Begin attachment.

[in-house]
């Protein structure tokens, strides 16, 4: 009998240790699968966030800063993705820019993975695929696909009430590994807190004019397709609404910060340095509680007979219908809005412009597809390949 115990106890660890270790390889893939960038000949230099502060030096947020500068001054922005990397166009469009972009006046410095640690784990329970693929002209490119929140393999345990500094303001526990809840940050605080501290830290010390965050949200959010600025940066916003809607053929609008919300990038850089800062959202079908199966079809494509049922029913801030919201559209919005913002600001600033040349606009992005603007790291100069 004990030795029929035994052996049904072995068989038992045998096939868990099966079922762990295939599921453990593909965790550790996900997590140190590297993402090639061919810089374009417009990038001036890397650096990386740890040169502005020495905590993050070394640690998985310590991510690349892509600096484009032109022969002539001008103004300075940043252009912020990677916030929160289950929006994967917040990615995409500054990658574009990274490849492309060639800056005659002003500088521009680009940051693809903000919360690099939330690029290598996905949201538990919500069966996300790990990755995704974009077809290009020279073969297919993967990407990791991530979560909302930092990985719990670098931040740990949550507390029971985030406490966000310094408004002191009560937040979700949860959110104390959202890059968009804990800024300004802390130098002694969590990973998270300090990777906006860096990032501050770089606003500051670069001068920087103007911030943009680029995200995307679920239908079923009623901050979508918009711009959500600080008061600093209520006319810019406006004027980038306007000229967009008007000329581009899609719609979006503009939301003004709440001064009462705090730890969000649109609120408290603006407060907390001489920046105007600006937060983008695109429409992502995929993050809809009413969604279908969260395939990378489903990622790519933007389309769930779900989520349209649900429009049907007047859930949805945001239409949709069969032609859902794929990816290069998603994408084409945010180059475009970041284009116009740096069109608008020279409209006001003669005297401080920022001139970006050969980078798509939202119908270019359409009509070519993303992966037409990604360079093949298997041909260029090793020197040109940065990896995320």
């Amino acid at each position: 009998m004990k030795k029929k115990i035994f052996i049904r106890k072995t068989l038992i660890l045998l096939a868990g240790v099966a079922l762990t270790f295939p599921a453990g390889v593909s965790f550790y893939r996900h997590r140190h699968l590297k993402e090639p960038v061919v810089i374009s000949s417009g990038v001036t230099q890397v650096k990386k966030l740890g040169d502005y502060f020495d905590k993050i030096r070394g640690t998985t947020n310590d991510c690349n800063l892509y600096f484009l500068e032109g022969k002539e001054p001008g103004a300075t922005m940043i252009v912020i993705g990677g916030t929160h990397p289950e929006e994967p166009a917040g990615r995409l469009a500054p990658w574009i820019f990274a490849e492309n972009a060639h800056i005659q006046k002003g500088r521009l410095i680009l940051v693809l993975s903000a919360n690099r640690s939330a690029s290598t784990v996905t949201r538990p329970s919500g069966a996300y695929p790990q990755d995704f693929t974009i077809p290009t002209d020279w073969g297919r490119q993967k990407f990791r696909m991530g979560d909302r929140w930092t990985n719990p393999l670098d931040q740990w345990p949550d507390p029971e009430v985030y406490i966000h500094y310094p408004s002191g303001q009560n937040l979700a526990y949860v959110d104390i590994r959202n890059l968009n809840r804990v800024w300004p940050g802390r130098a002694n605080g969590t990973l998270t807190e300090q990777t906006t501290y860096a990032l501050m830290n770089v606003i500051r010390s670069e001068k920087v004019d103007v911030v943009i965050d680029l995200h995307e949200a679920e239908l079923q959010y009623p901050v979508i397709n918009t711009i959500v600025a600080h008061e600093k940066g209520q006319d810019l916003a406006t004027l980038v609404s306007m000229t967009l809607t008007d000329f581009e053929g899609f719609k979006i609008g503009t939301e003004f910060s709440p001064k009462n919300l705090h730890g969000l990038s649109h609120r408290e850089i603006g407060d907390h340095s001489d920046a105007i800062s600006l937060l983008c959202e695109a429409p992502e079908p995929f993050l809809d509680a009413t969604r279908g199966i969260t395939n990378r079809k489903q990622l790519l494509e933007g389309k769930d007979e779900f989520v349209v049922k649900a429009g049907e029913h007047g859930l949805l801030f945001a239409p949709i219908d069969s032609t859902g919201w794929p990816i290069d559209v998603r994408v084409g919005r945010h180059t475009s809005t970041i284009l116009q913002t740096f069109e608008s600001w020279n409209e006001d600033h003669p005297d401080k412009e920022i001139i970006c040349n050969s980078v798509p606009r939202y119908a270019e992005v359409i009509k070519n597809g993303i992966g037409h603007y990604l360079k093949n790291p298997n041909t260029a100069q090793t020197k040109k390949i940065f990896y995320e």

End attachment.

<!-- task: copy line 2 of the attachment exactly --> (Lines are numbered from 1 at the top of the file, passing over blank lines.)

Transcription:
């Protein structure tokens, strides 16, 4: 009998240790699968966030800063993705820019993975695929696909009430590994807190004019397709609404910060340095509680007979219908809005412009597809390949 115990106890660890270790390889893939960038000949230099502060030096947020500068001054922005990397166009469009972009006046410095640690784990329970693929002209490119929140393999345990500094303001526990809840940050605080501290830290010390965050949200959010600025940066916003809607053929609008919300990038850089800062959202079908199966079809494509049922029913801030919201559209919005913002600001600033040349606009992005603007790291100069 004990030795029929035994052996049904072995068989038992045998096939868990099966079922762990295939599921453990593909965790550790996900997590140190590297993402090639061919810089374009417009990038001036890397650096990386740890040169502005020495905590993050070394640690998985310590991510690349892509600096484009032109022969002539001008103004300075940043252009912020990677916030929160289950929006994967917040990615995409500054990658574009990274490849492309060639800056005659002003500088521009680009940051693809903000919360690099939330690029290598996905949201538990919500069966996300790990990755995704974009077809290009020279073969297919993967990407990791991530979560909302930092990985719990670098931040740990949550507390029971985030406490966000310094408004002191009560937040979700949860959110104390959202890059968009804990800024300004802390130098002694969590990973998270300090990777906006860096990032501050770089606003500051670069001068920087103007911030943009680029995200995307679920239908079923009623901050979508918009711009959500600080008061600093209520006319810019406006004027980038306007000229967009008007000329581009899609719609979006503009939301003004709440001064009462705090730890969000649109609120408290603006407060907390001489920046105007600006937060983008695109429409992502995929993050809809009413969604279908969260395939990378489903990622790519933007389309769930779900989520349209649900429009049907007047859930949805945001239409949709069969032609859902794929990816290069998603994408084409945010180059475009970041284009116009740096069109608008020279409209006001003669005297401080920022001139970006050969980078798509939202119908270019359409009509070519993303992966037409990604360079093949298997041909260029090793020197040109940065990896995320």